By Sheila Lowe, author and forensic handwriting expert
Everyone alive is flawed in some way or another. None of us gets to be an adult without experiencing a load of crap that we’ve had to deal with. But I’ve noticed an extra helping of flaw and misery for the protagonists of many books I read. From the descriptions on the daily list of free or low cost books from BookBub, I’m struck by how many unhappy ones there are: alcoholics, drug abusers, “nearing 40 and desperately unhappy;” murdered spouse; broken heart; fighting cancer; “one tragedy after another.” And then, of course, there’s the perennially unhappy Kay Scarpetta.
Trust me, I understand the importance of “tension on every page.” I clearly remember a workshop I attended given by big time agent Donald Maas, who told us that to be successful writers, we must make things as bad for our protagonist as they could possibly be. Then make it worse. Then make it even worse. In fact, he spent most of a day repeating that mantra: make it even worse.
That’s a tough assignment if you like your protagonist. Putting him or her in dangerous situations is hard enough, but killing off their friends, making them ill, blowing up their house etc., takes real dedication to the craft. Claudia Rose, the heroine of my Forensic Handwriting mysteries is an ordinary person who, through her work, is thrown into extraordinary circumstances where she is forced to dig deep for courage, fortitude, and the other admirable characteristics that get her through. She’s been through her share of losses and difficulties, and I take it personally (crying real tears) when something awful happens to her.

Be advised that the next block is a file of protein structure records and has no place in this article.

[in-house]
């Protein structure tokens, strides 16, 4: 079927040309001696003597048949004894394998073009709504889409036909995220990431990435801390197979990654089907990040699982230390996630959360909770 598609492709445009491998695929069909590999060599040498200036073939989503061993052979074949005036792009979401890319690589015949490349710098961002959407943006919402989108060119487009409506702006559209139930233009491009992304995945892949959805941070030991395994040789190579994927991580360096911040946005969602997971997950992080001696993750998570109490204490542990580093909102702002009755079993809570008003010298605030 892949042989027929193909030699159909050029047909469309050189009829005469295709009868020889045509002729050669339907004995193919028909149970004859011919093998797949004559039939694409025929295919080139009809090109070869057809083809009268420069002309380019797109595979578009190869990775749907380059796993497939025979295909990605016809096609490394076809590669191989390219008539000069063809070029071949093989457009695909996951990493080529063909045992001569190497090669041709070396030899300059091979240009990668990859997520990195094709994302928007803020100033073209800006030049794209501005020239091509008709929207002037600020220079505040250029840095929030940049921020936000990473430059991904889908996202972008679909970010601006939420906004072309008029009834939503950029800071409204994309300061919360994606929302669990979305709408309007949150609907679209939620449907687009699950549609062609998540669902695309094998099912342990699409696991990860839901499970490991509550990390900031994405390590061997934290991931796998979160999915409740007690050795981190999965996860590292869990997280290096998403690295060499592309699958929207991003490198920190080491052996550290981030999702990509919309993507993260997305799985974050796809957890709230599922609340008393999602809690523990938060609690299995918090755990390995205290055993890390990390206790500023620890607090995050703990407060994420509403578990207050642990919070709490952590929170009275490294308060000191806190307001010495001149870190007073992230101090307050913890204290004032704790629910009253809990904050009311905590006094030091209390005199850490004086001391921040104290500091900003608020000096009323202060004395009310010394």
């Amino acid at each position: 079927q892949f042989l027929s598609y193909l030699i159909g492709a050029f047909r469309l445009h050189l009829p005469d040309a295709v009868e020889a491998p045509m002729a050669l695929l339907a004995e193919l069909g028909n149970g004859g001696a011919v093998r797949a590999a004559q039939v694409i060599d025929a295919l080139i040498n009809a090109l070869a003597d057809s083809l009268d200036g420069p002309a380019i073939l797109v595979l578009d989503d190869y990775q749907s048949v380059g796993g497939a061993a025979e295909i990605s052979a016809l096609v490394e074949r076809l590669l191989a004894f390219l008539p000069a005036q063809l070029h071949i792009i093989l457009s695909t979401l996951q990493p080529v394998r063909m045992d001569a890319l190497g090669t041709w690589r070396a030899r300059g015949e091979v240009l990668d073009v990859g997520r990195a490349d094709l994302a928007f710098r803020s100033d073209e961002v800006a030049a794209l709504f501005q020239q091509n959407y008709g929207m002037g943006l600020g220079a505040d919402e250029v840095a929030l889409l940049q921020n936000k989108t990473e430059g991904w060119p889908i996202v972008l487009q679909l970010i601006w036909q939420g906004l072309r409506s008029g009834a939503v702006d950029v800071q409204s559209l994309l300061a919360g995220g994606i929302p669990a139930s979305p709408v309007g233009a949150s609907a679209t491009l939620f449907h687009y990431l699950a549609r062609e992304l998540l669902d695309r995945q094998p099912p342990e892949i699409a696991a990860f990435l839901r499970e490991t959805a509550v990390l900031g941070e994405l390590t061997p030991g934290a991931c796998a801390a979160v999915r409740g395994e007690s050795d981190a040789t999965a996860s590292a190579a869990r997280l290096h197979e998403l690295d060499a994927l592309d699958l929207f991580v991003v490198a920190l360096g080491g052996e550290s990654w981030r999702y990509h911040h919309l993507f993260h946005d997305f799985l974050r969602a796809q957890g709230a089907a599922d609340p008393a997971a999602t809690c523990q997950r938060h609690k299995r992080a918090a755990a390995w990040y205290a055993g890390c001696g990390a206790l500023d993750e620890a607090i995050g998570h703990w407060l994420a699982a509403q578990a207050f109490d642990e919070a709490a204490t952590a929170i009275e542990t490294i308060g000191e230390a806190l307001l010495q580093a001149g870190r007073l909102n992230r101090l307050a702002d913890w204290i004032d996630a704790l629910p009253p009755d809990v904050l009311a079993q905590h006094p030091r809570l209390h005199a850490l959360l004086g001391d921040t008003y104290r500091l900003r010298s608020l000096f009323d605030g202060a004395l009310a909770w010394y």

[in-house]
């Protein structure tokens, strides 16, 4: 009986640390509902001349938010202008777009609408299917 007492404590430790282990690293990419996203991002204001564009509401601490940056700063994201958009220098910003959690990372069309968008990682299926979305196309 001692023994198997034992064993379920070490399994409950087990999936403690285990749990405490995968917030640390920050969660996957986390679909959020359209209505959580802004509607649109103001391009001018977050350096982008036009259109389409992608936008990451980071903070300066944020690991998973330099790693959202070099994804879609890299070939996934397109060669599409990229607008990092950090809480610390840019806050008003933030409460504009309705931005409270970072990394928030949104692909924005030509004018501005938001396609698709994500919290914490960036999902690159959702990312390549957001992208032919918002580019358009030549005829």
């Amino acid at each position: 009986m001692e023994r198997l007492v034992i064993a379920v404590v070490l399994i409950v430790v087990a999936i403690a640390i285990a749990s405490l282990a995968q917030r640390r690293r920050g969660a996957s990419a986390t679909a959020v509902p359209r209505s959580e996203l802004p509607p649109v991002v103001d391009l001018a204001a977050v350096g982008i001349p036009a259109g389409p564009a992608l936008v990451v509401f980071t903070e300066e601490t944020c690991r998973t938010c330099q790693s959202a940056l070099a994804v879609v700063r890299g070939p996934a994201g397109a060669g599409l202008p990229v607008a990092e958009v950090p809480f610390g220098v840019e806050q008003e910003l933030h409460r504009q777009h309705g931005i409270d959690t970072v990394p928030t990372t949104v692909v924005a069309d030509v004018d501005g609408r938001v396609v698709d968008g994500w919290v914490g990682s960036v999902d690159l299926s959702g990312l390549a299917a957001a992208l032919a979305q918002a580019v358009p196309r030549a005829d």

Alcoholism, drug abuse, and all that other unhappy stuff is an ongoing part of life for many people. And when done well, those challenges can provide an interesting dimension to a character. The key, I think, is to make sure s/he is struggling to overcome those problems while keeping a sense of humor, not taking himself (or herself) so seriously that the reader can’t relate to him. We need to see the character arc—over the book, or through the series. Otherwise, there’s a danger of disliking that character, which could mean putting down the book and never picking it up again—the bane of an author’s existence. And, speaking from my own POV, I’m too old and leisure time is too limited to spend it with people I don’t like, even in books.
There’s no moral to this post. Just meandering in my mind, wondering whether any of you have had the same thoughts. I hope you all had a wonderful holiday weekend. I spent mine a bunch of mine fighting with Word (I’m a dyed-in-the-wool WordPerfect user).